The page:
of April 27, 1912, ch. 96, 37 Stat. 93 (the 1912 Act); and the Act of October 31, 1945, ch. 443, 59 Stat. 552 (the 1945 Act) [set out as a note under D.C.Code Ann. § 1-101 (1973)].
At the heart of the matter is the long-standing and troublesome question of where lies the boundary between the District of Columbia and the Commonwealth of Virginia (Virginia), and all of the vexatious problems incident thereto. The greater part of the land in dispute in this action concededly is located within the territorial limits of Virginia; the remainder is said to be situated within the territorial limits of the District of Columbia.
Before the Court at this time are motions (1) to dismiss for lack of jurisdiction; (2) to quash service of process; (3) to transfer the cause to the District Court for the Eastern District of Virginia pursuant to 28 U.S.C. § 1441(a); and (4) to refer the cause to a master.
For reasons set out hereinafter, the Court holds that it lacks jurisdiction to hear and determine a quiet title action to any land situated within the territorial limits of Virginia.
A brief history of the dispute over the boundary between Virginia and the District of Columbia is set out in Robinson Terminal,5 and need not be repeated at this juncture. What is to be gleaned from that history, and what is important for our purposes, is that, the present boundary is the mean high water mark on the Virginia shore of the Potomac River, except within the environs of the City of Alexandria, where the boundary is the established pier-head line.
Most of the lands claimed by the Government lie shoreward, or westward, of the pier-head line between Gibbon Street on the south to Second Street on the north where the pier-head line terminates. They make up the so-called "Alexandria Waterfront." Clearly these parcels lie within the territorial limits of Virginia.
It would also appear that the District of Columbia Government lays no claim to the area between Second and Third Streets and that it, accordingly, lies within the territorial limits of Virginia.
As to the remainder, i.e., the parcels lying between Third Street and Slater's Lane, also claimed by the Federal Government, there may be a question as to whether those parcels lie within the territorial limits of the District of Columbia or Virginia. On the present state of the record, the Court is unable to make a firm finding.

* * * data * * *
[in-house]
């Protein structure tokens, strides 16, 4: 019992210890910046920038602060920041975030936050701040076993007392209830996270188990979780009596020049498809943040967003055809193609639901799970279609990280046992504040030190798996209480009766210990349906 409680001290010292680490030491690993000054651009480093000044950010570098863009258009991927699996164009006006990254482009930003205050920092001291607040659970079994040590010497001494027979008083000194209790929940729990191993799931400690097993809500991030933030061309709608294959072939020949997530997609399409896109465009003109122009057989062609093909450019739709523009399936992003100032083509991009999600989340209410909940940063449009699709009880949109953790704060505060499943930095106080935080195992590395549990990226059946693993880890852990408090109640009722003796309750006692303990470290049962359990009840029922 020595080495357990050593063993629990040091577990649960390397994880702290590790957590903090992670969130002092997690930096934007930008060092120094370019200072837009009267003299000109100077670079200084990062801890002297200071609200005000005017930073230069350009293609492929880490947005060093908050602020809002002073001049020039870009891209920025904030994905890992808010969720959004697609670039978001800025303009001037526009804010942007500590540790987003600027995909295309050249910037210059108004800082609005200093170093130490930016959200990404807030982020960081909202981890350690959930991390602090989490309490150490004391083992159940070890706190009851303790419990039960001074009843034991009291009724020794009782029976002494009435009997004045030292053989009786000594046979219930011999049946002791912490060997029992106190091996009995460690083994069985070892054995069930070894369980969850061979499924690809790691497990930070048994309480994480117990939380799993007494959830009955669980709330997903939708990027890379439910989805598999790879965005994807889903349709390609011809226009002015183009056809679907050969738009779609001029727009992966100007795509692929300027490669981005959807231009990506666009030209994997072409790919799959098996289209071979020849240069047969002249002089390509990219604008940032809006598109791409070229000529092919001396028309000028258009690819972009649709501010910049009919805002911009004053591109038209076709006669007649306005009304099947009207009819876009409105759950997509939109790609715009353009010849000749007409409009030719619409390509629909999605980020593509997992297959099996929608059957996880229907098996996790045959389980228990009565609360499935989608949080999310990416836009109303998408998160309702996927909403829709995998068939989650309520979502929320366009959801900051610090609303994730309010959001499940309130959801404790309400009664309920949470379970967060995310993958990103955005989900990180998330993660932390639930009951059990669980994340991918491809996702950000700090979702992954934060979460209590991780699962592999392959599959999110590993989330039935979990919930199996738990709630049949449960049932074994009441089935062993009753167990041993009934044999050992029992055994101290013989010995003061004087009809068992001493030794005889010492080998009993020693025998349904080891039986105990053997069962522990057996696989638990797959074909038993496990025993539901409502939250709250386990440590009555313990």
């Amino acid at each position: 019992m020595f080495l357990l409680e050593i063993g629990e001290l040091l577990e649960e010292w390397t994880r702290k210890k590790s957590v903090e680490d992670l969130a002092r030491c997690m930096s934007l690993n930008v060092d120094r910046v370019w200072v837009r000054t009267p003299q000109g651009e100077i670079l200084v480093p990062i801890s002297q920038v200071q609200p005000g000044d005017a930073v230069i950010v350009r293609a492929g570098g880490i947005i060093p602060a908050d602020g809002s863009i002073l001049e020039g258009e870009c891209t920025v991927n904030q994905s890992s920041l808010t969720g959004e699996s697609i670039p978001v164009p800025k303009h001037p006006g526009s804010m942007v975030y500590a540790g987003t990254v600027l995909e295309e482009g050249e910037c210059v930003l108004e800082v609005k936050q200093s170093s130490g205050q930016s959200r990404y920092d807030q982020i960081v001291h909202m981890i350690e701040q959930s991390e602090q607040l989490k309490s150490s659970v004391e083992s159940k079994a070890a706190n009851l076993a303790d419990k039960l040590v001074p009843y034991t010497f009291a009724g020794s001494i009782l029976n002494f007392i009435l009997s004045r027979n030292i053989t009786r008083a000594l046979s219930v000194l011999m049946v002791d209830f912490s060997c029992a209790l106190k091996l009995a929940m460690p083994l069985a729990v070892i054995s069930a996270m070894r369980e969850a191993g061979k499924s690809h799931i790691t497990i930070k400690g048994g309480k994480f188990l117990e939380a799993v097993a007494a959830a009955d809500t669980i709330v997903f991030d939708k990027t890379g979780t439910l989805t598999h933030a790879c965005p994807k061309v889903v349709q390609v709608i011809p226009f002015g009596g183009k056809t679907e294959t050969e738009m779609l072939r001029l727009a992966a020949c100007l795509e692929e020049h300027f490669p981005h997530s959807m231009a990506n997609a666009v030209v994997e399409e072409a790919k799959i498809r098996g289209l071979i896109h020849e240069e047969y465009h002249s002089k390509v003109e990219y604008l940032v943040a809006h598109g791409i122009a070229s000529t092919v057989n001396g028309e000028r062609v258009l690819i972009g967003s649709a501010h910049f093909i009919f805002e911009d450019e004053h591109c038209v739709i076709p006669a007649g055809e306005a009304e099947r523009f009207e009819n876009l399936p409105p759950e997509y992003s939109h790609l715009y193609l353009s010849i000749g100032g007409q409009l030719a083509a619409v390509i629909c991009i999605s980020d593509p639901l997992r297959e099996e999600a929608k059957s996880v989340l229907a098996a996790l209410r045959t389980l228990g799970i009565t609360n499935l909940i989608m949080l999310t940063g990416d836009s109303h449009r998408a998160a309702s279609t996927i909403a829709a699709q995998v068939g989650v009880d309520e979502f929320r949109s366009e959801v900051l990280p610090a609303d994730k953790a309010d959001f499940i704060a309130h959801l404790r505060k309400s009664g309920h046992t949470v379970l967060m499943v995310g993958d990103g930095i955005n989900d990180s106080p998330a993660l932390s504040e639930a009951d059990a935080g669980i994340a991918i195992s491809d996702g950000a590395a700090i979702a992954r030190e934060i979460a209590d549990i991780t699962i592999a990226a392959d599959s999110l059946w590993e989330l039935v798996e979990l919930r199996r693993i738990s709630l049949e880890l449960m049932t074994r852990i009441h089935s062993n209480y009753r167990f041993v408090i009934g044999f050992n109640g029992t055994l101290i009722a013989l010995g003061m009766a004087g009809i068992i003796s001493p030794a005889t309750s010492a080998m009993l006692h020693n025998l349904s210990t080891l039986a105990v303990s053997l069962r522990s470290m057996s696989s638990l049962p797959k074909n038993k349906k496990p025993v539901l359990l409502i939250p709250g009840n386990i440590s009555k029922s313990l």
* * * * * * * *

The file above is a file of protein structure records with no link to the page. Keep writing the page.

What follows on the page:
The fact that most, if not all, of the property as to which title is claimed is located in Virginia is crucial to an understanding of defendants' motions to dismiss. The Government asserts that the 1912 and 1945 Acts vested this Court with exclusive jurisdiction to resolve the question of title as to all lands claimed regardless of where situated, while the defendants argue the 1912 and 1945 Acts did not confer such exclusive jurisdiction and that, lacking such a statutory grant of jurisdiction, this Court cannot, under general legal principles, exercise in rem jurisdiction over land situated beyond its territorial boundary.
The Court agrees with the defendants.
We turn to each of the statutes involved.
A. The 1912 Act
The operative provision of the 1912 Act, § 1, is set out in full in the margin.
By its terms, the Act established a judicial framework for the resolution of title disputes between the United States and private parties over the ownership of any lands " in the District of Columbia in, under, and adjacent to the Potomac River."
Although the legislative history of the 1912 Act indicates that the Act was designed primarily to meet the problems of the Anacostia River reclamation,
the Act explicitly establishes this Court as the forum for title disputes concerning land situated in the District of Columbia -- and only in the District of Columbia. The Government recognizes the applicability of the 1912 Act to "land in the District of Columbia" only, but argues that the 1945 Act extended this Court's jurisdiction to the lands now in controversy.
B. The 1945 Act
We have previously alluded to § 101 of the 1945 Act.
It is § 103 of the Act, however, to which we must look for a resolution of this dispute.
§§ 103 provides:
Nothing in this Act shall be construed as relinquishing any right, title, or interest of the United States to the lands lying between the mean high-water mark as it existed January 24, 1791, and the boundary line described in section 101; or to limit the right of the United States to establish its title to any of said lands as provided by (the 1912 Act); or the jurisdiction of the courts of the United States for the District of Columbia to hear and determine suits to establish the title of the United States in all lands in the bed, marshes, and lowlands of the Potomac River, and other lands as described by said Act below the mean high-water mark of January 24, 1971 ; . . ..